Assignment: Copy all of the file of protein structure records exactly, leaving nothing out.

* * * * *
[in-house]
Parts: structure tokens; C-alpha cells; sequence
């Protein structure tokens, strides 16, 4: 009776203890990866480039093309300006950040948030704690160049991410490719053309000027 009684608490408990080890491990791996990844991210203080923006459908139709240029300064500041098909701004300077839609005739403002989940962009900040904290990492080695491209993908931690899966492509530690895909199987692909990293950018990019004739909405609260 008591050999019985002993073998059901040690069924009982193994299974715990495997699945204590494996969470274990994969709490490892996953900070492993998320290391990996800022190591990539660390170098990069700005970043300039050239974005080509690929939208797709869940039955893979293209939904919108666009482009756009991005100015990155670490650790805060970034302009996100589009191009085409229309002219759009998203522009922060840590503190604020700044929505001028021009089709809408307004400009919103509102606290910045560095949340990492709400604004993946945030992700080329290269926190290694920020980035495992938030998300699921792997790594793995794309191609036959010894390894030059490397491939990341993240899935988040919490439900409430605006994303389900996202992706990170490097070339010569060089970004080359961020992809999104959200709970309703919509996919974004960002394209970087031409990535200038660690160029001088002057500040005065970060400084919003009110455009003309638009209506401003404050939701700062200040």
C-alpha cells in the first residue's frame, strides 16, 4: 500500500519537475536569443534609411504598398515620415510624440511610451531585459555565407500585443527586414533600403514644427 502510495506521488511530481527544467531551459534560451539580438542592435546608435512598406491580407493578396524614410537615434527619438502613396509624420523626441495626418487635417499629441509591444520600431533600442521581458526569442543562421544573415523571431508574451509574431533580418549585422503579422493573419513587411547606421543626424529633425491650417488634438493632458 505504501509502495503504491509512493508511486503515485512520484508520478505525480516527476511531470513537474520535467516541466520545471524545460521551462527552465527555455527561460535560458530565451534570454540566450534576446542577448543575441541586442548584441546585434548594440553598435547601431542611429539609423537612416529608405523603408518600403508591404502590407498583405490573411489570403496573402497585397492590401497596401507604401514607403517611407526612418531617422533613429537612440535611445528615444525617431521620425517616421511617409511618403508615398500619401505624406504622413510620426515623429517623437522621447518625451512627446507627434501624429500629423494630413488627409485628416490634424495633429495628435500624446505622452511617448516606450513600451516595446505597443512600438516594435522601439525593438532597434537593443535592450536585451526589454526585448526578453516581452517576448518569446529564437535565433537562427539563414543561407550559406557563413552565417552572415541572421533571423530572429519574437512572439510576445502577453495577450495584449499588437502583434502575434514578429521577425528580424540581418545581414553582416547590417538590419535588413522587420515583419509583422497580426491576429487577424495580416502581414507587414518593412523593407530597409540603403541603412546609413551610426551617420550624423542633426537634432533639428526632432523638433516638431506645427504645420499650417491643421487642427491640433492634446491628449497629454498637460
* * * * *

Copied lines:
[in-house]
Parts: structure tokens; C-alpha cells; sequence
């Protein structure tokens, strides 16, 4: 009776203890990866480039093309300006950040948030704690160049991410490719053309000027 009684608490408990080890491990791996990844991210203080923006459908139709240029300064500041098909701004300077839609005739403002989940962009900040904290990492080695491209993908931690899966492509530690895909199987692909990293950018990019004739909405609260 008591050999019985002993073998059901040690069924009982193994299974715990495997699945204590494996969470274990994969709490490892996953900070492993998320290391990996800022190591990539660390170098990069700005970043300039050239974005080509690929939208797709869940039955893979293209939904919108666009482009756009991005100015990155670490650790805060970034302009996100589009191009085409229309002219759009998203522009922060840590503190604020700044929505001028021009089709809408307004400009919103509102606290910045560095949340990492709400604004993946945030992700080329290269926190290694920020980035495992938030998300699921792997790594793995794309191609036959010894390894030059490397491939990341993240899935988040919490439900409430605006994303389900996202992706990170490097070339010569060089970004080359961020992809999104959200709970309703919509996919974004960002394209970087031409990535200038660690160029001088002057500040005065970060400084919003009110455009003309638009209506401003404050939701700062200040």
C-alpha cells in the first residue's frame, strides 16, 4: 500500500519537475536569443534609411504598398515620415510624440511610451531585459555565407500585443527586414533600403514644427 502510495506521488511530481527544467531551459534560451539580438542592435546608435512598406491580407493578396524614410537615434527619438502613396509624420523626441495626418487635417499629441509591444520600431533600442521581458526569442543562421544573415523571431508574451509574431533580418549585422503579422493573419513587411547606421543626424529633425491650417488634438493632458 505504501509502495503504491509512493508511486503515485512520484508520478505525480516527476511531470513537474520535467516541466520545471524545460521551462527552465527555455527561460535560458530565451534570454540566450534576446542577448543575441541586442548584441546585434548594440553598435547601431542611429539609423537612416529608405523603408518600403508591404502590407498583405490573411489570403496573402497585397492590401497596401507604401514607403517611407526612418531617422533613429537612440535611445528615444525617431521620425517616421511617409511618403508615398500619401505624406504622413510620426515623429517623437522621447518625451512627446507627434501624429500629423494630413488627409485628416490634424495633429495628435500624446505622452511617448516606450513600451516595446505597443512600438516594435522601439525593438532597434537593443535592450536585451526589454526585448526578453516581452517576448518569446529564437535565433537562427539563414543561407550559406557563413552565417552572415541572421533571423530572429519574437512572439510576445502577453495577450495584449499588437502583434502575434514578429521577425528580424540581418545581414553582416547590417538590419535588413522587420515583419509583422497580426491576429487577424495580416502581414507587414518593412523593407530597409540603403541603412546609413551610426551617420550624423542633426537634432533639428526632432523638433516638431506645427504645420499650417491643421487642427491640433492634446491628449497629454498637460